While Lisa is graduating soon, she hopes that CASE will gain enough momentum for its work to be continued by younger members. Their website can be found at


Audio file of interview can be found here.

Link to hypothetical headline here.


Reflection on Reading

Design is part of capitalist movement. In order to be taken seriously (i.e.not just another capitalist value) it must create set of values for itself so it will be taken seriously.


Critical Design: “Social, cultural, and ethical implications of design objects in practice.” Objects that get the user to think.


Associative Design: “Artistic speculation > design for production”, straightforward, but objects = conceptual.


Speculative Design: Science and tech in design. Thinking about ethics of science. Design = syn bio, robotics, etc. “Process of science considered part of the design process”

Interview with Joddy

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Last week I interviewed a fellow Beaver student named Joddy Nwankwo. She is a very active member of the feminist movement and she also does a lot of work with minorities. Over the past couple of months, she has attended the Presidential Inauguration Leadership Summit where she got the chance to see many important women around the world speak including Malala Yousafzai. She has also been interviewed by important news organizations like NBC and Teen Vogue. One key thing Joddy talked about in her interview was how people needed to take pride in who they are and their culture, and she also stressed the importance of fighting for what you believe in because if you don’t then you are falling under oppression. Something that Joddy really wanted to see in the future was to have more men be apart of the feminist movement because you can’t get anywhere without everyone’s support. Here is a link to the interview:

Local Hot-Shot Attorney Appointed Director of USCIS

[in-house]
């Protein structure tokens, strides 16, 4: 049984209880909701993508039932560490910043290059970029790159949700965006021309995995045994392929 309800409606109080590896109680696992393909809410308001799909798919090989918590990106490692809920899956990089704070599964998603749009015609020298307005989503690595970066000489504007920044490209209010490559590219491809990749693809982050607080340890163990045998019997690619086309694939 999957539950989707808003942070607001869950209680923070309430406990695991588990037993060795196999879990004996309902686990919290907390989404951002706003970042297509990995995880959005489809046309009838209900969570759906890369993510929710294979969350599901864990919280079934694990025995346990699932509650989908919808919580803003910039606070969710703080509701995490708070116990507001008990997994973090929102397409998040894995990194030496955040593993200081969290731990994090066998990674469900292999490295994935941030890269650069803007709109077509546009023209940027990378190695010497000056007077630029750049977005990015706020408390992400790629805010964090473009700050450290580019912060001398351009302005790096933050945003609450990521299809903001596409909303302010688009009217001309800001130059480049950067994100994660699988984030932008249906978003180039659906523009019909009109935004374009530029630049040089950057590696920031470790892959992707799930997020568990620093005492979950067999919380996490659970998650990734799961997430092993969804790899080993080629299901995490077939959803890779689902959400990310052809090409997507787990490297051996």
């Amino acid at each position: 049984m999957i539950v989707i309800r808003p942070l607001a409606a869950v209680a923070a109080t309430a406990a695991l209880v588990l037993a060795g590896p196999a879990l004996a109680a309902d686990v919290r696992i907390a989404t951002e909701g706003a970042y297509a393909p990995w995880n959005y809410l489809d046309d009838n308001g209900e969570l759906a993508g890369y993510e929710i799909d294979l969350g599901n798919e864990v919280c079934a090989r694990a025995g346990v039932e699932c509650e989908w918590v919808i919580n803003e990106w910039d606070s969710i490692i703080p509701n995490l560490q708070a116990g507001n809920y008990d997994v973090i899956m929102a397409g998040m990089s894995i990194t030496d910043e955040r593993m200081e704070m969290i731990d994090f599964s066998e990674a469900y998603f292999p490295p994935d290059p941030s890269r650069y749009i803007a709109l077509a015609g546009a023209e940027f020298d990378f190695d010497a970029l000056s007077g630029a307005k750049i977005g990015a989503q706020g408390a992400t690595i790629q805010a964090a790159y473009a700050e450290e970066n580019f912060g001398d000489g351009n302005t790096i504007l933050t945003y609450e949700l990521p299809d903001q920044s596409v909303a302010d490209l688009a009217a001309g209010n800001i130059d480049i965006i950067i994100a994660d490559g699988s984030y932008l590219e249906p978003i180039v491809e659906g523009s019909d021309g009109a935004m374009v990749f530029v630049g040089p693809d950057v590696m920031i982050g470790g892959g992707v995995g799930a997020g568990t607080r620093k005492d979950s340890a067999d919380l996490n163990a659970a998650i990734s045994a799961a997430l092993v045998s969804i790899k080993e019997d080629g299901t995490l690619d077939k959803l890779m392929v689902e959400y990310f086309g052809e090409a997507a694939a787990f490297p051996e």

Nicole (right) representing at ECAASU 2017 Conference. Image credit ECAASU 2017 FB page



In 10 years, that is also what I hope the headline will be. Nicole Fink, a mentor, friend, and attorney, is an amazing example of how we as individuals can affect change in a community. Today, she is an immigration attorney and legal consult for NGOs, but in ten years, I think America’s families would benefit greatly from her appointment as USCIS director, bringing families together, making immigration easier, and ending the immigration backlogs. When I asked her if she wanted to become president, she kindly declined, “I would gray hairs so easily!”

Last week, I interviewed Nicole Fink, who I worked under at the East Coast Asian American Student Union. She was kind enough to take time out of her busy schedule, amidst all of the immigration-related chaos and consults to speak with me about how she got started as an activist and community organizer, and where she sees herself in the future.

We discussed a variety of issues pertaining to her work, but what stood out to me was how she pinpointed where our issues with organizing and engaging lie— empathy. We discussed how it was difficult to engage youth because many feel that they have to be personally affected in order to become involved and be engaged with these social and political issues.

Nicole discussed with me the ways that she believed we could start engaging more youth, and I actually had a moment of realization; she discussed the importance of mentorship and how that is needed to kickstart each person’s activism.

The media was also a big point of discussion, and as AAPI activists, we agreed that the problems that Asian Americans faced were not being represented in mainstream media, because they were not the stories that people bought into. (We wanted to clarify, though, that we were advocating for all people of color, and for fair representation of everyone).

If you’re interested in hearing the full interview, in which we also talk extensively about North Carolina’s political climate and the recent ECAASU conference, go to this link of all associated files, where there is an audio file and a transcription as well.



Interview with Avery

Avery is a senior at Brookline High School. She developed a curriculum to educate elementary students about feminism  the goal to empower young people. She also has been doing activist work at an organization called My Life My Choice which is an organization that fights human trafficking.